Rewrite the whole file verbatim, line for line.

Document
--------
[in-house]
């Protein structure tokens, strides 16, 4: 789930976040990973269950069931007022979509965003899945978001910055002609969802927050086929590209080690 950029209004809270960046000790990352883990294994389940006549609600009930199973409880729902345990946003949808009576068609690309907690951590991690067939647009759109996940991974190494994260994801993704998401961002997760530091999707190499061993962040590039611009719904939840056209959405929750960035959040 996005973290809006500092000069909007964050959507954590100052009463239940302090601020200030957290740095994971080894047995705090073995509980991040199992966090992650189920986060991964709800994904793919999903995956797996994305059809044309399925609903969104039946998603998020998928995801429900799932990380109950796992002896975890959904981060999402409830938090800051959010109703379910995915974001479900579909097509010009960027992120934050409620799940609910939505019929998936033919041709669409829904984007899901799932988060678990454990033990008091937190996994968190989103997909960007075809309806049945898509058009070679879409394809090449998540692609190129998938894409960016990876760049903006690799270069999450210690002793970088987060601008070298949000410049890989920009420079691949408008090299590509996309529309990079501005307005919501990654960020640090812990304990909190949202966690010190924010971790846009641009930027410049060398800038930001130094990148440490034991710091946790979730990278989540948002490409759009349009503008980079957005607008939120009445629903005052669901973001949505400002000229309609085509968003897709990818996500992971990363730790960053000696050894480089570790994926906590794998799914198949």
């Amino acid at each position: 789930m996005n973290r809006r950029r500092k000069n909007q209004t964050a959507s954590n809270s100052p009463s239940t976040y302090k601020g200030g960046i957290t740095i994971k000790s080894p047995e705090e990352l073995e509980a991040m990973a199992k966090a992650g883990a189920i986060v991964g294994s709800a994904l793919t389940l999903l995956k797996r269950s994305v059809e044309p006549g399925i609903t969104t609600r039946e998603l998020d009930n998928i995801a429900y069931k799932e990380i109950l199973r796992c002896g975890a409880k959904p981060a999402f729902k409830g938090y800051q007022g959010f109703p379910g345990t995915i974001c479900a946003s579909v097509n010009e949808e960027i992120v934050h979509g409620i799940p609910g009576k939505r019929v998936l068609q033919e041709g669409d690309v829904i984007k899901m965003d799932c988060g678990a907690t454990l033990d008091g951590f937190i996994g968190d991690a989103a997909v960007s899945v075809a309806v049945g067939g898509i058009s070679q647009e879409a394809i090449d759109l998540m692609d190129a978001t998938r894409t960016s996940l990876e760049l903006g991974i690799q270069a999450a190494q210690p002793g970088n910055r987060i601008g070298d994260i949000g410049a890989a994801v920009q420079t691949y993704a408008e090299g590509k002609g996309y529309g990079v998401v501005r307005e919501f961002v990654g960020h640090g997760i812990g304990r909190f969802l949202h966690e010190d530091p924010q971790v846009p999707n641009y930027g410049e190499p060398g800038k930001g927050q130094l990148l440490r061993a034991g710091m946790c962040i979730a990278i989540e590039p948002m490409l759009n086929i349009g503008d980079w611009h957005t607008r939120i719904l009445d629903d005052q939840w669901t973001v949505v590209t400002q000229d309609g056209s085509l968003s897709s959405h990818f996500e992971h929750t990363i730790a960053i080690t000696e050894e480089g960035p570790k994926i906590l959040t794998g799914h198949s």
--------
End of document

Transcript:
[in-house]
């Protein structure tokens, strides 16, 4: 789930976040990973269950069931007022979509965003899945978001910055002609969802927050086929590209080690 950029209004809270960046000790990352883990294994389940006549609600009930199973409880729902345990946003949808009576068609690309907690951590991690067939647009759109996940991974190494994260994801993704998401961002997760530091999707190499061993962040590039611009719904939840056209959405929750960035959040 996005973290809006500092000069909007964050959507954590100052009463239940302090601020200030957290740095994971080894047995705090073995509980991040199992966090992650189920986060991964709800994904793919999903995956797996994305059809044309399925609903969104039946998603998020998928995801429900799932990380109950796992002896975890959904981060999402409830938090800051959010109703379910995915974001479900579909097509010009960027992120934050409620799940609910939505019929998936033919041709669409829904984007899901799932988060678990454990033990008091937190996994968190989103997909960007075809309806049945898509058009070679879409394809090449998540692609190129998938894409960016990876760049903006690799270069999450210690002793970088987060601008070298949000410049890989920009420079691949408008090299590509996309529309990079501005307005919501990654960020640090812990304990909190949202966690010190924010971790846009641009930027410049060398800038930001130094990148440490034991710091946790979730990278989540948002490409759009349009503008980079957005607008939120009445629903005052669901973001949505400002000229309609085509968003897709990818996500992971990363730790960053000696050894480089570790994926906590794998799914198949």
């Amino acid at each position: 789930m996005n973290r809006r950029r500092k000069n909007q209004t964050a959507s954590n809270s100052p009463s239940t976040y302090k601020g200030g960046i957290t740095i994971k000790s080894p047995e705090e990352l073995e509980a991040m990973a199992k966090a992650g883990a189920i986060v991964g294994s709800a994904l793919t389940l999903l995956k797996r269950s994305v059809e044309p006549g399925i609903t969104t609600r039946e998603l998020d009930n998928i995801a429900y069931k799932e990380i109950l199973r796992c002896g975890a409880k959904p981060a999402f729902k409830g938090y800051q007022g959010f109703p379910g345990t995915i974001c479900a946003s579909v097509n010009e949808e960027i992120v934050h979509g409620i799940p609910g009576k939505r019929v998936l068609q033919e041709g669409d690309v829904i984007k899901m965003d799932c988060g678990a907690t454990l033990d008091g951590f937190i996994g968190d991690a989103a997909v960007s899945v075809a309806v049945g067939g898509i058009s070679q647009e879409a394809i090449d759109l998540m692609d190129a978001t998938r894409t960016s996940l990876e760049l903006g991974i690799q270069a999450a190494q210690p002793g970088n910055r987060i601008g070298d994260i949000g410049a890989a994801v920009q420079t691949y993704a408008e090299g590509k002609g996309y529309g990079v998401v501005r307005e919501f961002v990654g960020h640090g997760i812990g304990r909190f969802l949202h966690e010190d530091p924010q971790v846009p999707n641009y930027g410049e190499p060398g800038k930001g927050q130094l990148l440490r061993a034991g710091m946790c962040i979730a990278i989540e590039p948002m490409l759009n086929i349009g503008d980079w611009h957005t607008r939120i719904l009445d629903d005052q939840w669901t973001v949505v590209t400002q000229d309609g056209s085509l968003s897709s959405h990818f996500e992971h929750t990363i730790a960053i080690t000696e050894e480089g960035p570790k994926i906590l959040t794998g799914h198949s």